Q&A: Josh Davidsburg (“Queen Of The Capital”)

I chatted with former WBAL reporter about his career, his father Lou Davis and his new project “Queen Of The Capital.”

 

Q: Talk about your childhood, where you grew up, etc

I actually grew up in a newsroom. My dad was Lou Davis, he worked for Maryland Public Television and WMAR in Baltimore. Before that he worked in Atlanta, and worked for NBC network, covering Vietnam, the Six-day War and the Kent State Shooting. I used to go to work with my dad, following him on stories. I loved being in that environment.

I was born in Atlanta, we moved to Millersville when I was four. I went to Severna Park High School and the University of Maryland. I’ve lived in Florida and now in Virginia, but I love Maryland.

My mom was a teacher, so I get to combine the best of both worlds. Taking both what my mom and dad did and combining them.

Q: When did you know you wanted to be a journalist?

Pretty much since I was a kid and I realized archeology didn’t mean fighting Nazis or searching for the Arc of the Covenant. I did journalism and newspaper in high school. I was the feature editor of the Severna Park High School Talon. My parents gave me a camcorder when I was a kid and in high school, I shot my first documentary. In AP US history, instead of doing a written report on the Beatles, I took the camera down to Annapolis and interviewed people on the street about them. To edit the interviews, I hooked up two VCRs and hit play on one and record on the other. My next-door neighbor gave me a little two-track mixer and I mixed in some Beatles music. I went on to go to Maryland, major in Journalism. I did a short stint in Marketing, but then 9-11 happened and I realized I needed to get back into journalism. It was my calling.

When the market crashed, I got a job doing PR for the Department of Natural Resources. My boss, Darlene Pisani, gave me the opportunity to learn how to shoot and edit when I was there (I never had to shoot as a reporter). That gave me the shooting skills to get the job teaching at University of Maryland.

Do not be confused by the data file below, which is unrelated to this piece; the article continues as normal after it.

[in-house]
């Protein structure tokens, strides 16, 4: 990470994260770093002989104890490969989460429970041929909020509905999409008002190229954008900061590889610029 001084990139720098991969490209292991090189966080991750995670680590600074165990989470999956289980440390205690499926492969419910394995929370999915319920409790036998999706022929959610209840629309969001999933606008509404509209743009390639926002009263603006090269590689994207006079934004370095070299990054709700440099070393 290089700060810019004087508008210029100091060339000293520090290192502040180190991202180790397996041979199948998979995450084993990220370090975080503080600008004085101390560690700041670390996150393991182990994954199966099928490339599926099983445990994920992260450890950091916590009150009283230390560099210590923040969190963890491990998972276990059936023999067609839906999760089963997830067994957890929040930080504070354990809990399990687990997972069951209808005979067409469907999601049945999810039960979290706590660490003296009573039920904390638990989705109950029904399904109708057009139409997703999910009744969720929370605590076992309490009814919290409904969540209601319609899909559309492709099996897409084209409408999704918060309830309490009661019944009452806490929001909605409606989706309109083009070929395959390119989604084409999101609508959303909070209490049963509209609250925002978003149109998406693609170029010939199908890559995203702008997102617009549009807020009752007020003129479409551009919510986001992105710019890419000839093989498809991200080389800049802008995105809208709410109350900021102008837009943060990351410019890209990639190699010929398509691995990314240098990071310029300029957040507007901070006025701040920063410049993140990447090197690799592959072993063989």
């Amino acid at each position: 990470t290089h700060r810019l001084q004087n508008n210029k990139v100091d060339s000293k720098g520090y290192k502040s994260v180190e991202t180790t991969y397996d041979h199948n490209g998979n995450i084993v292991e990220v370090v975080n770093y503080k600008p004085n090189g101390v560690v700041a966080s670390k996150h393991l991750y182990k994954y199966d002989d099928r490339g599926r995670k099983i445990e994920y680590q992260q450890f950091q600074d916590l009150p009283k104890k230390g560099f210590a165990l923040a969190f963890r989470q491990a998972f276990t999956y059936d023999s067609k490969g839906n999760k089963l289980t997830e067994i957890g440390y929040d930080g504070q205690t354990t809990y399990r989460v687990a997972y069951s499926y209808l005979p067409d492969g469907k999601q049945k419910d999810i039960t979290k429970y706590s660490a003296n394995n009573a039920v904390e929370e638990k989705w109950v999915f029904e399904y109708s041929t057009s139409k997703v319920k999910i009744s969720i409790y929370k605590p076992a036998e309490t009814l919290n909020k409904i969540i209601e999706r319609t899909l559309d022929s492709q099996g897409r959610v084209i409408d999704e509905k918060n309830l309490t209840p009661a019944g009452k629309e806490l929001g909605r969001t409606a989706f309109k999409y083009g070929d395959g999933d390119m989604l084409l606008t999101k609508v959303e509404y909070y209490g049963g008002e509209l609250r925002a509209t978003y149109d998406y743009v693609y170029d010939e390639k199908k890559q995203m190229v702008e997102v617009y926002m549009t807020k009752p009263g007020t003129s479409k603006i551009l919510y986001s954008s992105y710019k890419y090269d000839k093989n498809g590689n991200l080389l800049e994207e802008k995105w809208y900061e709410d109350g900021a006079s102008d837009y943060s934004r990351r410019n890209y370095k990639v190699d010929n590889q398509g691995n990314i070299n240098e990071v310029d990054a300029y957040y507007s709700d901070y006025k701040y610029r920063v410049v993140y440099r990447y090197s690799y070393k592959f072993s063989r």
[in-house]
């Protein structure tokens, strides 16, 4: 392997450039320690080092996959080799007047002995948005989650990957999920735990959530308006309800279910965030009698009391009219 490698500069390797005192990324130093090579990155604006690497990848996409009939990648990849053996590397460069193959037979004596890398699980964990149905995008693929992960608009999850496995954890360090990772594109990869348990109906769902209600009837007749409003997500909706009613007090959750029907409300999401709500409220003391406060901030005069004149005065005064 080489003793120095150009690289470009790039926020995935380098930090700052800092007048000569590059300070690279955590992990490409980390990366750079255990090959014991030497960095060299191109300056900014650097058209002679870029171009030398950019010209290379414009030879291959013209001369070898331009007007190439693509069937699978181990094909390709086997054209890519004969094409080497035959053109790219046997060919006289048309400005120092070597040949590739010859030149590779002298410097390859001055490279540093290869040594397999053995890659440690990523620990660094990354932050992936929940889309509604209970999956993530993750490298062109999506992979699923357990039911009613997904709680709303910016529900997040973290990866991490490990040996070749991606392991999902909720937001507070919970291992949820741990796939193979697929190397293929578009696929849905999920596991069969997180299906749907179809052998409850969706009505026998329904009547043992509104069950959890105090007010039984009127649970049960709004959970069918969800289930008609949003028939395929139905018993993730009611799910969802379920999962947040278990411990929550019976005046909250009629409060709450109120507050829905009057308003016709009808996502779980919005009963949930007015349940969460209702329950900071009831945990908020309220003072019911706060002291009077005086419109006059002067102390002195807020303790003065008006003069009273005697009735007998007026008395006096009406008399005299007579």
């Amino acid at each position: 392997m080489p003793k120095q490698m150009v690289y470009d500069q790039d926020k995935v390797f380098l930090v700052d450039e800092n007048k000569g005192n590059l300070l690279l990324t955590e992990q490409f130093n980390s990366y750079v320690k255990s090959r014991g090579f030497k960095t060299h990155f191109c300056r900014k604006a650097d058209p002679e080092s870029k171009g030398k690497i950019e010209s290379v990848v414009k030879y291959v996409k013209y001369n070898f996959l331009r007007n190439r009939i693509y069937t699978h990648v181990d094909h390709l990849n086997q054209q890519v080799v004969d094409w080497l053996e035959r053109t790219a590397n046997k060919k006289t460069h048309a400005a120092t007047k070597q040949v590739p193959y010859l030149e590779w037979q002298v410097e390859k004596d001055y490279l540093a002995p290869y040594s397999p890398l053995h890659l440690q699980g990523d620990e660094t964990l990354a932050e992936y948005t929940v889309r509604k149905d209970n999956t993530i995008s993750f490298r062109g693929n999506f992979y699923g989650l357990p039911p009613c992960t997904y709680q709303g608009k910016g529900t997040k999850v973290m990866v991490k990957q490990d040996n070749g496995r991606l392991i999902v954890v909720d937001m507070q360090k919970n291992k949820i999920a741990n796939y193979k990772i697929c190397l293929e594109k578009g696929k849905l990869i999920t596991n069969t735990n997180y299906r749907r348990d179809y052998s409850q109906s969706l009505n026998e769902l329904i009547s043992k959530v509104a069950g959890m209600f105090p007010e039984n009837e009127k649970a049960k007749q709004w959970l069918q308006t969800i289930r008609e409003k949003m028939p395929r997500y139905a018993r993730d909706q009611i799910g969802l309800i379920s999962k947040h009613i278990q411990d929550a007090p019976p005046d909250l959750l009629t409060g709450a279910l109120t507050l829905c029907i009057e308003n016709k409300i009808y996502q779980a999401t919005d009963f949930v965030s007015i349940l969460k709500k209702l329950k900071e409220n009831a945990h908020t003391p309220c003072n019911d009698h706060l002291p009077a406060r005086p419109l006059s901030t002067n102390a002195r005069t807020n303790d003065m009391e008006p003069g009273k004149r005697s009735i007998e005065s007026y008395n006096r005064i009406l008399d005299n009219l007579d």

Q: How does it feel being able to follow somewhat in your dad’s footsteps?

It’s amazing. I know how much journalism meant to him. Teaching it makes it even better because I’m passing on what he taught me to the next generation of young journalists. It’s really an incredible feeling.

It was great when I started out because if I had an issue with something, I could talk to him about it. If I was wrong he would tell me. He taught me to be humble and which battles to fight and which ones to drop.

Q: Did he give you any advice going into journalism?

He gave me a lot of advice. Everything from how to treat my sources to always make time for lunch. He taught me to always offer to carry the tripod. They’re lessons about journalism, but they were also life lessons too. Don’t overwhelm your work/life balance, treat people with respect and always offer to help your coworkers, don’t let them carry all of the weight of your projects.

Q: What was your experience like working for WBAL/MPT?

Both stations were great. WBAL is the best run station I’ve ever worked for. Michelle Butt was the news director there, and you couldn’t ask for a better boss and mentor. She had great news judgement and I always knew she had my back. When I was a cub reporter in Salisbury, I used to send her tapes and she’d critique them. I wouldn’t be where I am without her.

The other reporters at WBAL and the photographers are great people. Rob Roblin and Deb Weiner both really took me under their wings. Some of the photographers are still my best friends to this day.